A region dedicated to barrier-free tourism

Vacationing in Germany is "hip" - or at least that's what a number of polls say. Among German holidaymakers, disabled travelers are more likely to spend their vacation in German tourist resorts. The Ruppiner Land in the North of the state of Brandenburg is an ideal destination: it is full of lakes, canals and forests and is establishing itself as a model region for barrier-free tourism.

The region goes under the names of Ruppiner Land, Ruppiner Schweiz, Ruppiner Heide or Ruppiner Wasserpark - all suitably idyllic designations for this unique region northeast of Berlin about which the great German Romantic writer Fontane wrote in his "Wanderungen durch die Mark Brandenburg". This region, which is one of the most densely forested in Germany, has an abundance of water: 170 crystal-clear lakes nestle among the rolling hills, which together with the neighboring Mecklenburgische Seenplatte (Mecklenburg Lake District) form Europe's largest water reservoir. And if it's culture you're after, places like Oranienburg, Neuruppin, Kyritz, Lindow, Rheinsberg and Fürstenberg offer a whole range of interesting sights.

We've arranged to meet up with Siegried Schmidt, the wheelchair using representative of the Haus Rheinsberg Hotel, to discuss some of the barrier-free offerings in the region. From the lake terrace you have a wonderful view across Lake Grienerick, only a stone's throw away, while enjoying the culinary delicacies the restaurant puts in front of you. What a way to start the day!

Haus Rheinsberg has as it were fired the starting gun for barrier-free holidays throughout the region. Their achievement is setting a very high benchmark. As an added benefit, hotel guests are looked after by local medical practitioners and physiotherapists. And the shopkeepers and other businesses in Rheinsberg adapted themselves and their premises to their disabled clientele a long time ago. Even Rheinsberg castle, a first-class tourist attraction, has added an elevator and can be visited in a wheelchair. As part of the EU-sponsored project for "barrier-free tourism for everyone in Brandenburg," holiday providers are also having their skills improved through comprehensive and target-group-oriented training and support measures. Dr. Hansjochen Scheffter, Head of the Neuruppin Chamber of Commerce and Industry, has initiated a working group for tourism service providers in the region, with the aim of further extending and linking the barrier-free amenities.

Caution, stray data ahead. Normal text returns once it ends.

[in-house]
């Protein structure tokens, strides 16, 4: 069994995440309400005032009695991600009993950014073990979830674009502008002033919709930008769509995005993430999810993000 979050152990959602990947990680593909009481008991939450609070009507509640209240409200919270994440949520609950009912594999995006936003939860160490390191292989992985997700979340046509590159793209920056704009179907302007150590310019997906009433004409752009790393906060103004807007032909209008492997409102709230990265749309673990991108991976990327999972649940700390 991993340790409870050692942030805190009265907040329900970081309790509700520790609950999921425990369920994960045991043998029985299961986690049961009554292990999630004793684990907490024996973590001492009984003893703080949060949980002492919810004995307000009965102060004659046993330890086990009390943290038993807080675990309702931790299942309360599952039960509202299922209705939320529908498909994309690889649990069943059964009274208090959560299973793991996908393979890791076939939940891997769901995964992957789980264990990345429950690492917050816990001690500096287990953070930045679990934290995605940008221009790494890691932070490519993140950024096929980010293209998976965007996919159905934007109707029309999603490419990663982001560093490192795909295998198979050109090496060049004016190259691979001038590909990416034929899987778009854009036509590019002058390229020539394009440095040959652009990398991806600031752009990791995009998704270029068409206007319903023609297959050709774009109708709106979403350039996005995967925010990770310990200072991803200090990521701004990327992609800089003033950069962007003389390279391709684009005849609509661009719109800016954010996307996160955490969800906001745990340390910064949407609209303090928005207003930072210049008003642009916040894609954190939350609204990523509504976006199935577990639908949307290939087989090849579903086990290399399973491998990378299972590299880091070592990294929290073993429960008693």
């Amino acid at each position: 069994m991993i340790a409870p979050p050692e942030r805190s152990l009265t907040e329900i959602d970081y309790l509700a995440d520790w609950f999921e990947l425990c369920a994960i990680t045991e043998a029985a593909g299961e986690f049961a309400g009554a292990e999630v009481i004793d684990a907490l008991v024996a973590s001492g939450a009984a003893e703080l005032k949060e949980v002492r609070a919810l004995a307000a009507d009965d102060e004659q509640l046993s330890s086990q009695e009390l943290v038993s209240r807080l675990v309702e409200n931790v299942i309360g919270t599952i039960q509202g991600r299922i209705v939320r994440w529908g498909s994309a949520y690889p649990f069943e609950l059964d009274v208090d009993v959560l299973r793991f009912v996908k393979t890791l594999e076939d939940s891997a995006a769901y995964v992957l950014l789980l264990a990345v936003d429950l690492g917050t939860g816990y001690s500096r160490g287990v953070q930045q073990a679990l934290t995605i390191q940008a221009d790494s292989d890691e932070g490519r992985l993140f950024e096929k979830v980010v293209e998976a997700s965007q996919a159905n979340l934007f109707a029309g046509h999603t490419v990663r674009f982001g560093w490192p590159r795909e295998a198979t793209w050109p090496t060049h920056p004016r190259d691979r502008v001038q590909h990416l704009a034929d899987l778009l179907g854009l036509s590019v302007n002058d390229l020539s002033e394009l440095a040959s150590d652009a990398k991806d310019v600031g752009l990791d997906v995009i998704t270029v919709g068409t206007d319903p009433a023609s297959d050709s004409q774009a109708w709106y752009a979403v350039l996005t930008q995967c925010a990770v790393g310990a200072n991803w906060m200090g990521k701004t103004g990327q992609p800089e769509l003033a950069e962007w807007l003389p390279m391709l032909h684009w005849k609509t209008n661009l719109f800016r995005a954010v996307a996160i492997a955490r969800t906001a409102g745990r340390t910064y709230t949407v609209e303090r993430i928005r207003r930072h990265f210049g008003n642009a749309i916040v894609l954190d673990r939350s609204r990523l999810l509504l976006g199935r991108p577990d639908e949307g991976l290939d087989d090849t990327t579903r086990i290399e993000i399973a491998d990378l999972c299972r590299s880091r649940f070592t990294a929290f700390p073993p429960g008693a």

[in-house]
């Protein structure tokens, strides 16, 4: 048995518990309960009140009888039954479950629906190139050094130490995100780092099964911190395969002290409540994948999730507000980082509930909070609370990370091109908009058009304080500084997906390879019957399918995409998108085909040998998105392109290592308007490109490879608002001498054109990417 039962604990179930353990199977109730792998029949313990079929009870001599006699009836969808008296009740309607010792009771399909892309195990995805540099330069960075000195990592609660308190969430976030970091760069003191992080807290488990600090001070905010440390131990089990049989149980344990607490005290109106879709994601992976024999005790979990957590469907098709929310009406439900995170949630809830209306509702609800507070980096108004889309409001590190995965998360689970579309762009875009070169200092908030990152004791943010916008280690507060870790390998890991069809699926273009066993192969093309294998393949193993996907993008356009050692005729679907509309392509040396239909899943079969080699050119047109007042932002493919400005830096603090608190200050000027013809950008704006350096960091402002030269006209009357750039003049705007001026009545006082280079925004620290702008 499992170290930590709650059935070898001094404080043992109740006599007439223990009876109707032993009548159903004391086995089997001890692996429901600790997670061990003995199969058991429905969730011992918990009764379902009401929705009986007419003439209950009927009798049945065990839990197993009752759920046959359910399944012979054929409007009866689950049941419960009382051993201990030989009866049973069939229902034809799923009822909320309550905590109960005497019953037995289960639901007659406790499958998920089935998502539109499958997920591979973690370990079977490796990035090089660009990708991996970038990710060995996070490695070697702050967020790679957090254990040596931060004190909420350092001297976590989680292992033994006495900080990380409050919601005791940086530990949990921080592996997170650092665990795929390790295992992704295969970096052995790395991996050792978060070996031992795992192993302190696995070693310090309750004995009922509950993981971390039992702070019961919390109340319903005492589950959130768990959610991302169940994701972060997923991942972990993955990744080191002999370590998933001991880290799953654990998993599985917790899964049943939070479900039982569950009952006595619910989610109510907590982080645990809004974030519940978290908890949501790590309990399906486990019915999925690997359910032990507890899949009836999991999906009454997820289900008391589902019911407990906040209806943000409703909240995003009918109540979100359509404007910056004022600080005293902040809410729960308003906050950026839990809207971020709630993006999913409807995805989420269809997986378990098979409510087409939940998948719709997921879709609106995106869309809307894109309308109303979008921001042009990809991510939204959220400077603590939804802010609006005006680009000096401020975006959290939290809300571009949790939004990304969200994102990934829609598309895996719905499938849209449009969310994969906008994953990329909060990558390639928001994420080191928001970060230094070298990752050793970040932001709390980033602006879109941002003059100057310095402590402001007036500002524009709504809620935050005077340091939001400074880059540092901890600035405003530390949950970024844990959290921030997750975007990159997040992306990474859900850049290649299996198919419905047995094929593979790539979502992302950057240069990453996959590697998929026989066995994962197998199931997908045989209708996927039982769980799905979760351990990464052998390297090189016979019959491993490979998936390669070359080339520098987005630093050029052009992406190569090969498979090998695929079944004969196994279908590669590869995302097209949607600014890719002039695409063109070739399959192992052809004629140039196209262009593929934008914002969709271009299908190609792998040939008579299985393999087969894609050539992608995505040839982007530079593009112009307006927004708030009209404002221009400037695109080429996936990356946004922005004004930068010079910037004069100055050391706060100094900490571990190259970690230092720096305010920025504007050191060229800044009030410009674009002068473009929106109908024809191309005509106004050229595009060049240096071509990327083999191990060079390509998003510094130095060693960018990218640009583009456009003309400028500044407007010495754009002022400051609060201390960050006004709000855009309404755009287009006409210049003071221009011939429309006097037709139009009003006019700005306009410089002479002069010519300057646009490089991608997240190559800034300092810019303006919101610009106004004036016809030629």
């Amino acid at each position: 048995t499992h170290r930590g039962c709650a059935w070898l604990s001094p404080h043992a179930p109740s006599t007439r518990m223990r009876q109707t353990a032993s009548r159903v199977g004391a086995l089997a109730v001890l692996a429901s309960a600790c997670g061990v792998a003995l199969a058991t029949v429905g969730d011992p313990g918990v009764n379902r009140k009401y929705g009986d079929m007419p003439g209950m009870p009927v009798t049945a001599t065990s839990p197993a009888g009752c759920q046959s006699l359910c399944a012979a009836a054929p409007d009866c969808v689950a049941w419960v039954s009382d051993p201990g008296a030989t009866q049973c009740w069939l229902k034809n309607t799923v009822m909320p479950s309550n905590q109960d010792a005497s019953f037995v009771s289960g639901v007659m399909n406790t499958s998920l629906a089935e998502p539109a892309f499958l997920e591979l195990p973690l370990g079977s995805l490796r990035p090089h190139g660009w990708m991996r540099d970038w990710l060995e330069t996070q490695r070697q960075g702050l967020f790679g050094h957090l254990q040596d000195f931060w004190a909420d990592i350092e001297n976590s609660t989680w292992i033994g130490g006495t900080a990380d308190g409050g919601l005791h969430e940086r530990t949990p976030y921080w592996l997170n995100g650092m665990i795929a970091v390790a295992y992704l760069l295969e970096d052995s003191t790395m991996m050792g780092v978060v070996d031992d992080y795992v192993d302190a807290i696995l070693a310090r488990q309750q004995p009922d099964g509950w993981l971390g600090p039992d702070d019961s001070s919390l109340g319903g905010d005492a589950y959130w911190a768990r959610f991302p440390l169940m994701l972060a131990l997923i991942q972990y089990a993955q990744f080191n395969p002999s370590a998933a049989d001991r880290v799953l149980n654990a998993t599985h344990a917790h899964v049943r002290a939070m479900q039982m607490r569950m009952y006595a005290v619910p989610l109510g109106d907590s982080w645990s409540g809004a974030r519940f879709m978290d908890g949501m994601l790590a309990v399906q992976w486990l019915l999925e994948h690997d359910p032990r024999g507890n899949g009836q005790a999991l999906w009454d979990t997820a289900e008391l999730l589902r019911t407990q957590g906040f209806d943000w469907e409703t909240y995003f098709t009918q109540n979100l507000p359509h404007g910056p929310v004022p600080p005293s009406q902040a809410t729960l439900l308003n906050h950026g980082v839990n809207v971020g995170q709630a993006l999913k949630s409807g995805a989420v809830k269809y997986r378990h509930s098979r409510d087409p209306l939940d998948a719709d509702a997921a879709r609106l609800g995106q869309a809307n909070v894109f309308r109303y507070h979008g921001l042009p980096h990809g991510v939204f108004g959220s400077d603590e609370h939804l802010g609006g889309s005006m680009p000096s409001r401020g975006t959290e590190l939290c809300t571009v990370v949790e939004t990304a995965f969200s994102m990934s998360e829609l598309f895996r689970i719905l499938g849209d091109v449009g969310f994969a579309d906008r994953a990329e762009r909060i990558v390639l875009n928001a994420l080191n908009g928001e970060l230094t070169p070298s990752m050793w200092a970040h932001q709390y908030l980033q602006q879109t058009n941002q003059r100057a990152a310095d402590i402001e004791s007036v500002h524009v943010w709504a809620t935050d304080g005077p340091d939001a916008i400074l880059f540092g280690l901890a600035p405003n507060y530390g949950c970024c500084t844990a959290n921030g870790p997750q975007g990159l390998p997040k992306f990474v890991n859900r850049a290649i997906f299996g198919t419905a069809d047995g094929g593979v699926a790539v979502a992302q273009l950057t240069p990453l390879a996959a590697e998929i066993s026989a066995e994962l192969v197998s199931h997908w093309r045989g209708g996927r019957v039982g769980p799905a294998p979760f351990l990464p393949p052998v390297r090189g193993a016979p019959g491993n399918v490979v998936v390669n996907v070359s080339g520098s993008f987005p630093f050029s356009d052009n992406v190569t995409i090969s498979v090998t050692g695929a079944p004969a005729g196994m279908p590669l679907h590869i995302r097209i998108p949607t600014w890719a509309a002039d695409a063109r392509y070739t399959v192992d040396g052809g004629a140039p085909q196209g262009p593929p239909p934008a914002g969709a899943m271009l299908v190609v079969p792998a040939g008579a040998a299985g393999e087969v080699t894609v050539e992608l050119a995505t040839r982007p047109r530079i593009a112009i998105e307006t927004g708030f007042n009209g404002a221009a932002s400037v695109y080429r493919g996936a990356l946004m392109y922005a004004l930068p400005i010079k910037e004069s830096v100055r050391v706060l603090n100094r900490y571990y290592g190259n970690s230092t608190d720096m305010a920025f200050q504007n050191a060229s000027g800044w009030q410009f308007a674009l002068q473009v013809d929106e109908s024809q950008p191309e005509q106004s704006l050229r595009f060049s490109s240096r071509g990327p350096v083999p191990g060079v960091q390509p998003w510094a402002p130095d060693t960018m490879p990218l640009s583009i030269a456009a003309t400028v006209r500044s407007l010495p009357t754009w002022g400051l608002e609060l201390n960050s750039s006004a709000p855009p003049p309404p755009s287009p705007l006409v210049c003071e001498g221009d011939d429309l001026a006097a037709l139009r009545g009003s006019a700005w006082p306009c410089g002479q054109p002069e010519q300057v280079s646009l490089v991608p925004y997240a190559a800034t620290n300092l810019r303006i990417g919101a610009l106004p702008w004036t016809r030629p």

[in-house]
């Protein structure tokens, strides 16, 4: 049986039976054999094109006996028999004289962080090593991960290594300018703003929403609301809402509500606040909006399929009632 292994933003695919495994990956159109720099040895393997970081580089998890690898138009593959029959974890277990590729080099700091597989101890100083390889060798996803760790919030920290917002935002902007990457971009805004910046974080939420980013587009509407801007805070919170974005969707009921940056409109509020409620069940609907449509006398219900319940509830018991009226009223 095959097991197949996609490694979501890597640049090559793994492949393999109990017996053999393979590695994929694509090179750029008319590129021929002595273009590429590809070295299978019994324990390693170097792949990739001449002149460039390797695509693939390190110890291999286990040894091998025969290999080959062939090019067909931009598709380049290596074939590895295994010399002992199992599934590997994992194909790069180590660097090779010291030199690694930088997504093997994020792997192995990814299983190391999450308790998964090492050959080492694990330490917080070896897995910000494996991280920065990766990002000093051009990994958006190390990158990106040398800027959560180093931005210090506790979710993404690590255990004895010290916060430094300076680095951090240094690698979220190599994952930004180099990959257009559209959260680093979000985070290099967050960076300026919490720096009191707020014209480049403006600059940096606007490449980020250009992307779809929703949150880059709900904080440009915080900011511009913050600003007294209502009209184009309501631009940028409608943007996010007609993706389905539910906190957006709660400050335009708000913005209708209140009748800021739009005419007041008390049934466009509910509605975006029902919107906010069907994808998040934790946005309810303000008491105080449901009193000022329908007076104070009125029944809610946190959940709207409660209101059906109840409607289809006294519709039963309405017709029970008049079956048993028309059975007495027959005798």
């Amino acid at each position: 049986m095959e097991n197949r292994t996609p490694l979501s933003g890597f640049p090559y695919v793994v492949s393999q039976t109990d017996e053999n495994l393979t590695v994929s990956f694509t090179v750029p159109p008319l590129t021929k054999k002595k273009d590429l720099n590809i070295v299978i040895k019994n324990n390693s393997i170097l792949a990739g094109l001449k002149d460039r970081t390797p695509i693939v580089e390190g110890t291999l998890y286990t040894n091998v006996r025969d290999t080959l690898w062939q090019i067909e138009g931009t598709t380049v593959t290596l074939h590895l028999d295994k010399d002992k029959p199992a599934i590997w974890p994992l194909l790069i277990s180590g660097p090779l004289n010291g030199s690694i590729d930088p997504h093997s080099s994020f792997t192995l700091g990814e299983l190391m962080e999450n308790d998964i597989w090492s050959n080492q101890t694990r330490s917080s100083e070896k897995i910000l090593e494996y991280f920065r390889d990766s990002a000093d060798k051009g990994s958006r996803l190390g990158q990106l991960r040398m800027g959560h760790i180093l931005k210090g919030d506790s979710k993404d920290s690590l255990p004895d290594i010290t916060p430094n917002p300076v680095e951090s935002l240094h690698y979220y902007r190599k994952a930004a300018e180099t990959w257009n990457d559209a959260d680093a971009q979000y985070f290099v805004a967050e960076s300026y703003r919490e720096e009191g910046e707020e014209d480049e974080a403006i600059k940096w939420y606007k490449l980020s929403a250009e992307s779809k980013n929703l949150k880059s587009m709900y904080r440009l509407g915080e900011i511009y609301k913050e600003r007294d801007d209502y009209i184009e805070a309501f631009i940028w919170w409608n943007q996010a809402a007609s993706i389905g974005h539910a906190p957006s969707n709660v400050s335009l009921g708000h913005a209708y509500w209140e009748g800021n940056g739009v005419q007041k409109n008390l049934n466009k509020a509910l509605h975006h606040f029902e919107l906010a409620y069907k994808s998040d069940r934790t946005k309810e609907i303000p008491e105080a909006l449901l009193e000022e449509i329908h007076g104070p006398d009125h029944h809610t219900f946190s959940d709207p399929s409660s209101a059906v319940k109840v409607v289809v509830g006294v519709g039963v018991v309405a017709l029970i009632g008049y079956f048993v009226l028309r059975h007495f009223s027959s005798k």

Disabled otters and barrier-free brick transport railway

We set out to visit the Kunsterspring animal park which provides a home for rare indigenous species such as wolves, lynxes, wild cats, aurochs and white storks. We drive past the conveniently low cashier's desk in our wheelchairs, into the European otter reserve which, like the whole park nestles idyllically in its natural river valley surroundings. We are welcomed by nine-year old "Stummel" (Stump), an otter who got his name from an amputated paw, and who is particularly tame. Well over half of the entire area, which covers a total of 16 hectares, is easily accessible in a wheelchair, although some of the terrain is too steep even for a seasoned wheelchair driver like Siegfried. "We are happy to organize assistance provided you give us notice", says Herr Mancke, manager of the animal park. The restaurant is barrier-free and there are disabled toilets. Noticing a step at the entrance to the "petting zoo", Schmidt remarks that they need a ramp there. But once he's surrounded by a dozen friendly goats, he stops bleating.

We drive further along the "Deutsche Tonstraße" to the Mildenberg brickworks park, where you can learn everything you ever wanted to know about processing clay and burning bricks. The Technical Museum shares the area with two large brickworks, both of which are protected historical monuments. During their glory years, around 1910, 57 ovens were producing 625 million bricks every year. In Mildenberg, they are totally prepared for disabled visitors. All information panels and exhibits in the museum are clearly visible from a wheelchair, and you can even get into some of the impressive ovens with their huge burning chambers. If you want to see it all at your leisure, take a trip on the narrow-gauge railway which used to transport the clay. Get into one of the adapted mining trucks which takes you on a 90-minute trip through the brickworks park to the last clay mine still in use in the neighboring village of Burgwall.

Source: Gunther Belitz, This article was published in HANDICAP magazine, the Magazine for quality of life, Issue 2/2004.